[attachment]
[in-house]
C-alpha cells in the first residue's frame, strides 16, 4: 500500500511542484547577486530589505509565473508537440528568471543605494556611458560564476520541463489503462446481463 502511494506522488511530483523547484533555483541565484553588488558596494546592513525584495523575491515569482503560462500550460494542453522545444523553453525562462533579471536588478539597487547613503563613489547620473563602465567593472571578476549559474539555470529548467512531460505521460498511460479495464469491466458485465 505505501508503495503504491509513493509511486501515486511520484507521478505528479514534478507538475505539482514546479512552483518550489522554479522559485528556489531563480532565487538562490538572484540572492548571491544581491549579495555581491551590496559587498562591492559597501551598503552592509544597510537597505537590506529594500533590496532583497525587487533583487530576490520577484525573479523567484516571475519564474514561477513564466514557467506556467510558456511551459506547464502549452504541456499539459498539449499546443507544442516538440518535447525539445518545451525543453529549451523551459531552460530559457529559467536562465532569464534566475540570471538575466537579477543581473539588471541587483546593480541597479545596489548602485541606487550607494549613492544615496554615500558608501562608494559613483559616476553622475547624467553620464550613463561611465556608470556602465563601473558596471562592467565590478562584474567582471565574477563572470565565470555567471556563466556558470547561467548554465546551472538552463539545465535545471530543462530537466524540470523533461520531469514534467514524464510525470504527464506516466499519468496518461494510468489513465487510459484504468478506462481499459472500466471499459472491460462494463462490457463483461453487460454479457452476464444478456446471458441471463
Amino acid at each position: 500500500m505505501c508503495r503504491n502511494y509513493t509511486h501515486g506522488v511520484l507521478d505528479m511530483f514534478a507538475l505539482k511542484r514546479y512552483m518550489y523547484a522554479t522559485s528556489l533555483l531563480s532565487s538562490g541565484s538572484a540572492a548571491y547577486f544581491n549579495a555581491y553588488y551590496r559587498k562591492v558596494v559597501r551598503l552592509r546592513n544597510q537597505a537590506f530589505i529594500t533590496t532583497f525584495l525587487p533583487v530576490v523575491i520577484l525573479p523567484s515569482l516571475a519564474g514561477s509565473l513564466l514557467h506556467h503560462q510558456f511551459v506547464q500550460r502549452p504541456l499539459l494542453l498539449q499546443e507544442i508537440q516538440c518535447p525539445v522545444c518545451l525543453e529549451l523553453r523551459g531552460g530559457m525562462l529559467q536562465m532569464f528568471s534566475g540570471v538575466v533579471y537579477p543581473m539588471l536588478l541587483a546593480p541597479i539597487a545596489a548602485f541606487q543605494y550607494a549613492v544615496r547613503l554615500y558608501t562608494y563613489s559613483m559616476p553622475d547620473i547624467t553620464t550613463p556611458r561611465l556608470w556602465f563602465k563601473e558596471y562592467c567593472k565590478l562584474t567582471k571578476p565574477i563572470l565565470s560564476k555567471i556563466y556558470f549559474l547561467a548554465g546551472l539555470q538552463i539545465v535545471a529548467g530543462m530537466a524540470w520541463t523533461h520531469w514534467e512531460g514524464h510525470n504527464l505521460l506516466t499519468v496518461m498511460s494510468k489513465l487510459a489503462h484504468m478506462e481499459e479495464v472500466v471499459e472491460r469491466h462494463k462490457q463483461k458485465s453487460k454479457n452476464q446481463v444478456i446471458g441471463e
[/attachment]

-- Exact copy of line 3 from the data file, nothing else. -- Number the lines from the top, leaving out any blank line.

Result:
Amino acid at each position: 500500500m505505501c508503495r503504491n502511494y509513493t509511486h501515486g506522488v511520484l507521478d505528479m511530483f514534478a507538475l505539482k511542484r514546479y512552483m518550489y523547484a522554479t522559485s528556489l533555483l531563480s532565487s538562490g541565484s538572484a540572492a548571491y547577486f544581491n549579495a555581491y553588488y551590496r559587498k562591492v558596494v559597501r551598503l552592509r546592513n544597510q537597505a537590506f530589505i529594500t533590496t532583497f525584495l525587487p533583487v530576490v523575491i520577484l525573479p523567484s515569482l516571475a519564474g514561477s509565473l513564466l514557467h506556467h503560462q510558456f511551459v506547464q500550460r502549452p504541456l499539459l494542453l498539449q499546443e507544442i508537440q516538440c518535447p525539445v522545444c518545451l525543453e529549451l523553453r523551459g531552460g530559457m525562462l529559467q536562465m532569464f528568471s534566475g540570471v538575466v533579471y537579477p543581473m539588471l536588478l541587483a546593480p541597479i539597487a545596489a548602485f541606487q543605494y550607494a549613492v544615496r547613503l554615500y558608501t562608494y563613489s559613483m559616476p553622475d547620473i547624467t553620464t550613463p556611458r561611465l556608470w556602465f563602465k563601473e558596471y562592467c567593472k565590478l562584474t567582471k571578476p565574477i563572470l565565470s560564476k555567471i556563466y556558470f549559474l547561467a548554465g546551472l539555470q538552463i539545465v535545471a529548467g530543462m530537466a524540470w520541463t523533461h520531469w514534467e512531460g514524464h510525470n504527464l505521460l506516466t499519468v496518461m498511460s494510468k489513465l487510459a489503462h484504468m478506462e481499459e479495464v472500466v471499459e472491460r469491466h462494463k462490457q463483461k458485465s453487460k454479457n452476464q446481463v444478456i446471458g441471463e